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PURBECK ISLE TRAGEDY: Tributes paid to skipper David McFarlane
FAMILY and friends paid tribute to a hard working Weymouth fisherman and loving family man who was a “legend and a role model who was always smiling”.
The family of Purbeck Isle skipper David McFarlane, 35, said they loved and missed him.
David’s body was recovered from the sea off Portland on Friday.
David’s father Colin McFarlane said the family were devastated.
He said David was a hard worker and ever since he was young he had worked on boats, often travelling away for weeks at a time.
He worked out of Teignmouth in Devon for years, fishing in different places including off France, Holland and the Channel Islands.
He also skippered several Wey-mouth boats and built up a reputation as a great skipper before taking on the Purbeck Isle for himself at the end of 2010.
After the Purbeck Isle was rescued by a lifeboat when it lost rudder control in January 2011, his family said David spent ‘thousands of pounds’ making improvements to the boat.
Mr McFarlane said: “He wanted that boat to be the best it could be.”
He added that David was safety conscious in all he did and went beyond the recommendations made by the Maritime and Coastguard Agency, including making improvements like putting up baffle boards on the side so the crew were protected from spray and cross-winds.
His family said David loved life, was ‘100 per cent family orientated’ and loved sports including surfing and windsurfing.
Mr McFarlane said: “He enjoyed life to the full, he really did.”
David leaves behind his partner of 17 years Vicky Huntley and their three daughters Bethany Huntley, 16, Caitlin Huntley, 13, and four-year-old Hope McFarlane-Huntley.
David’s mum Grace said he adored his girls. She said: “You couldn’t wish for a better father for the children.”
She added that David could make her laugh just by giving her a look.
Vicky said she missed and loved him very much.
She added that she would like to get a bench put at Chesil Cove, Portland, in David’s memory.
Bethany said: “I’m going to try and do everything for my family, for my dad. I love him and will never forget him.”
Caitlin said she would remember the pair’s Friday night movie nights.
David’s niece Katie McFarlane said: “He was always smiling, when you were around him you couldn’t not smile.”
She added: “I love him very much and miss him.”
David’s nephew Mark Adams, 21, said: “He was the best you could ask for in an uncle. He was the perfect role model. He was the person everyone should be.”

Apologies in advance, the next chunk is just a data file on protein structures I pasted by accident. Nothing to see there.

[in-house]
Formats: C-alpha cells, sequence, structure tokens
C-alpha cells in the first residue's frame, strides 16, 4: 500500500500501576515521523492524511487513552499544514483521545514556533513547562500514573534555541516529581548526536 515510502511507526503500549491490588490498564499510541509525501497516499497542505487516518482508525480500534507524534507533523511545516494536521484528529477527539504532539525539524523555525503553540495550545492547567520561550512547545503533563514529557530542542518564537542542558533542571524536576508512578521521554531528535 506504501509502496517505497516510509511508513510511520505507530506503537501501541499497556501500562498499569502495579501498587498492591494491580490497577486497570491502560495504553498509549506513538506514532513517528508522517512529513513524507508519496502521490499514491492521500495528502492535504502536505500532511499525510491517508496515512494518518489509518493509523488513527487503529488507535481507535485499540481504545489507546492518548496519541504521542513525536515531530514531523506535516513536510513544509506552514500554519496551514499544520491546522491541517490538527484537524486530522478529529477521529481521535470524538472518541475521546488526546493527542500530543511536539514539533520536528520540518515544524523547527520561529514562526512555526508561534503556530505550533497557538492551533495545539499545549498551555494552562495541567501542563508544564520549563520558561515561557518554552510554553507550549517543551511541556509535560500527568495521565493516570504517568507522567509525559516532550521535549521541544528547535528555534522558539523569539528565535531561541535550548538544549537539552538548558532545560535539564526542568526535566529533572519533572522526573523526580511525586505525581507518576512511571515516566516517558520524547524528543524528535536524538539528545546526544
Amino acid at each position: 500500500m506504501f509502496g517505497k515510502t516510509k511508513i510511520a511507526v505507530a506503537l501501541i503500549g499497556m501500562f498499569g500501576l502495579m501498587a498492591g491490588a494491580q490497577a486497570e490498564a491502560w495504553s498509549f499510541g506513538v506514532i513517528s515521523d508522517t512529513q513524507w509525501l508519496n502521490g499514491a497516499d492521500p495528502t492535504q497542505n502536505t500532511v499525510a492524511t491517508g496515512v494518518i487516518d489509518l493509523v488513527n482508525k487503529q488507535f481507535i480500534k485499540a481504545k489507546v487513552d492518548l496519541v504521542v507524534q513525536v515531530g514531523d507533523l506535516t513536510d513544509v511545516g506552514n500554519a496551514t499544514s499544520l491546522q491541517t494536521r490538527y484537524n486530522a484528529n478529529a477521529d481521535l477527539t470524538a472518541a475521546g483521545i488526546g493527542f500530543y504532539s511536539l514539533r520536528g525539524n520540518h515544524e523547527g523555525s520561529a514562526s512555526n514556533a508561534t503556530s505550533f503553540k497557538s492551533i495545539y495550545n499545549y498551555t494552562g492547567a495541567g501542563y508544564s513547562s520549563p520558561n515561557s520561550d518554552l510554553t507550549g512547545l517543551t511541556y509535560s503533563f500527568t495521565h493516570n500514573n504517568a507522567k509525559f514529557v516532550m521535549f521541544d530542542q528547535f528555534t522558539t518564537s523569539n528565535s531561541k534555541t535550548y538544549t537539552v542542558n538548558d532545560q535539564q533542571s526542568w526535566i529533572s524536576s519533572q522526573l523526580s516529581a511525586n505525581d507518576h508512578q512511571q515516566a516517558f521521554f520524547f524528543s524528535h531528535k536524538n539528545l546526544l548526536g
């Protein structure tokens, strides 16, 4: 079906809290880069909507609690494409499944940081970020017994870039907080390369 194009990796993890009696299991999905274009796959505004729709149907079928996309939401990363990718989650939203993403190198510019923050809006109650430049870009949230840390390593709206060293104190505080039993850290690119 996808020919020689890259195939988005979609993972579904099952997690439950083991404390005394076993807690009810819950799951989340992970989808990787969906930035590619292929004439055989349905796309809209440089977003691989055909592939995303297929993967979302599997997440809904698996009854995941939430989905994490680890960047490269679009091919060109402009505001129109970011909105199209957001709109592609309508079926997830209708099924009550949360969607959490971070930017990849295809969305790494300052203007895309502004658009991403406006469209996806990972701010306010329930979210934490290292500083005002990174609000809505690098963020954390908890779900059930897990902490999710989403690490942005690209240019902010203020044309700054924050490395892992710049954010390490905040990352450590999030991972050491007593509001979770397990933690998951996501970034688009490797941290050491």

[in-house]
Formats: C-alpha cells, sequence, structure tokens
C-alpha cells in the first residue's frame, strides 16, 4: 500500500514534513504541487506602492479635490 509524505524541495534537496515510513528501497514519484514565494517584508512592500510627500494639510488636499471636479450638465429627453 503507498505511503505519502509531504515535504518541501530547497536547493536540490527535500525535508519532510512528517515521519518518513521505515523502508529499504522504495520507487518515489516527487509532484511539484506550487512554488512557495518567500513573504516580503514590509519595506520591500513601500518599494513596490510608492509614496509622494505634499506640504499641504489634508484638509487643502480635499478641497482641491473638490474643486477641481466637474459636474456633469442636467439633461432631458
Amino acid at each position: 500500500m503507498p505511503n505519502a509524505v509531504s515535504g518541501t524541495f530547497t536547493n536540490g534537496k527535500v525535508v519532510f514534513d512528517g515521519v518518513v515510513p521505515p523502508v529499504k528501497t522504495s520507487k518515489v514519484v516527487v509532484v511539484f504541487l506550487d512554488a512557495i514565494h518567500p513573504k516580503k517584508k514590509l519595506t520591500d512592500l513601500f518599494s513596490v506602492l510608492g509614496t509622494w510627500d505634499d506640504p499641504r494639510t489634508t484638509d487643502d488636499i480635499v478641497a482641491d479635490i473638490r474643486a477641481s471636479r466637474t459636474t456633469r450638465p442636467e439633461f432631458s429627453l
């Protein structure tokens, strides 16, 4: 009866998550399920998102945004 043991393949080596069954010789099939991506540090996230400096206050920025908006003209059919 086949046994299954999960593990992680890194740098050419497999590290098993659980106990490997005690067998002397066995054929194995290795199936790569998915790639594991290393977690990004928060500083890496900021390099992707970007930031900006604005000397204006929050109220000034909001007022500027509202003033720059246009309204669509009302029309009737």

His brother Steven McFarlane said that his brother was a ‘legend’ who would do anything for anybody. He said: “He would help anybody.”
David’s niece Sophie Hillier said: “He’s greatly missed but never forgotten and forever loved. RIP Uncle David.”
David’s sister Elaine McFarlane said: “Was loved, is loved, always loved. Greatly missed – never forgotten. RIP big little bro.”
Friend Zoe Alway said everyone loved and missed him and that David would always be in their hearts.
'He loved the sea'
COLIN McFarlane said that David’s family’s thoughts were with the families and friends of crewmen Robert Prowse, 20, and Jack Craig, 22, who have not been found.
He said: “Our hearts and feelings and thoughts go out to the other families. I hope they get some closure by having their loved ones found.”
The father of crewman and young dad Robert Prowse paid tribute to his son. Peter Prowse said Robert, of Westham, was born and bred in Weymouth and lived for the sea.
Mr Prowse said: “He had been fishing for the last five years. He went to Budmouth College and left school to go into the fishing trade.
“He always loved the sea; that was his life. As a nipper he would spend his time down at the quay.
“He leaves behind a young family and his beloved girls.”
Mr Prowse said the family requested privacy at this very difficult time.
His friend John Walker, who works at The Ship Inn on Weymouth harbourside, said: “We used to go down to Castletown a lot and fish.
“He had a fishing spot near the fishmongers Combens and we’d hang around there a lot.
“He always enjoyed fishing since he was a kid. He was a great lad full of laughter and he enjoyed going out. He had got his skipper licence and he wanted to get his own boat.
“It has come as a big shock. We had a whip-round among the staff at the Ship and got a bunch of flowers to put on the harbour.”
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